In a recent bizarre incident, a lawyer was found using ChatGPT to research cases for his federal filing. Attorney Steven Schwartz used AI writing tool to work on six cases – individual cases as well as a detailed line-up of the previous events leading to it.
It was later found that the entire thing was imagined by the AI language model. However, this isn’t a huge surprise. After Microsoft collaborated with OpenAI to bring ChatGPT to Edge, many users complained about the bot making up facts, over-exaggerating the details, or simply going off the rails with a sudden emotional outburst.
Something similar happened here – it simply made up facts and hallucinated the details of the cases.
What Is “Mandatory Certification Regarding Generative Artificial Intelligence”?
The wave of criticism that followed along with the nationwide media coverage of this catastrophic federal filing might have already deterred other lawyers from trying their hands at ChatGPT for legal proceedings. However, Judge Brantley Starr, who was handling Schwartz’s case, doesn’t want to take any risk.
The federal site for Texas’s Northern District allows every judge to set their own set of rules for their courtroom. Starr took advantage of the same to create an order about the “Mandatory Certification Regarding Generative Artificial Intelligence.”.
Under this, all attorneys will be required to attest “no portion of the filing was drafted by generative artificial intelligence”. In case it was, it should be “checked by a human being.”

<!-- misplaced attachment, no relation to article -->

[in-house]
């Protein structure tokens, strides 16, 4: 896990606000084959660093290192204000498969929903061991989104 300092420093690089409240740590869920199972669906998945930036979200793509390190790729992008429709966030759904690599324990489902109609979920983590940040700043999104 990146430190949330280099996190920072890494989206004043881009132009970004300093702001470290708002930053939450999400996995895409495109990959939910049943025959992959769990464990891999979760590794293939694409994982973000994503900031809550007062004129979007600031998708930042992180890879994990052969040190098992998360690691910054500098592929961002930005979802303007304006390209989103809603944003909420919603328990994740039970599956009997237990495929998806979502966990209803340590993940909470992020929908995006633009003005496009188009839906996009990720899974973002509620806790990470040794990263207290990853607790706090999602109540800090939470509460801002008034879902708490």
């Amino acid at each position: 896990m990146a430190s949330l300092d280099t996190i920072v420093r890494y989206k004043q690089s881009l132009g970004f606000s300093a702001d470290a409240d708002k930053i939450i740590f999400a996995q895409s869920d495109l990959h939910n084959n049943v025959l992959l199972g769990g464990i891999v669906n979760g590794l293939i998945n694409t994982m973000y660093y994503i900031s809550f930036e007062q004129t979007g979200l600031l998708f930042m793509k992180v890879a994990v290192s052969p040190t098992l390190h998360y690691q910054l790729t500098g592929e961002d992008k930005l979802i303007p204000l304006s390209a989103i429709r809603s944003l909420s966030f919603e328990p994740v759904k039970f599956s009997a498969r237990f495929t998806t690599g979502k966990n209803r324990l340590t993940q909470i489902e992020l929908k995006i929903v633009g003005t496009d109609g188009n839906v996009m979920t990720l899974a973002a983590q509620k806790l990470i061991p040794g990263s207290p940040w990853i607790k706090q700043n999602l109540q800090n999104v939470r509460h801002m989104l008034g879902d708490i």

From now on, every lawyer who presents a case before Starr will be required to sign this form and vouch for the authenticity of each part of their filings, including quotations, legal analysis, citations, etc.
It hasn’t been explicitly mentioned if this order is a direct result of the chaos that ensued with Schwartz’s filing. But considering the timeline of the events and the content of this order, it’s safe to draw the connection.
Use Of ChatGPT Or Other AI Models Forbidden During Legal Proceedings
In the age of technology, it might be hard for many to comprehend the necessity of such a step that limits the use of AI in legal proceedings. After all, it could have expedited the process.
Sure, they are powerful and can be used in many other ways in the legal industry. AI tools can help find errors in a document or guess questions that might be thrown during oral arguments and much more. But legal filings that heavily depend on the accuracy of the data to direct the course of the trial shouldn’t be left to tools.
Not only do they make mistakes, but they’re also under no oath to be unbiased. Think about it, every practicing attorney has had to take the oath to set aside their personal prejudice and beliefs to upload the law. But these AI tools or the developers who created them are under no such obligation.
In that case, how do you know if they can be trusted to create neutral filings? Apple also recently put a ban on the internal use of ChatGPT.
Well, this was just one judge sharing his views on the use of AI in a court of law. We are yet to see if the other judges follow suit or beg to differ.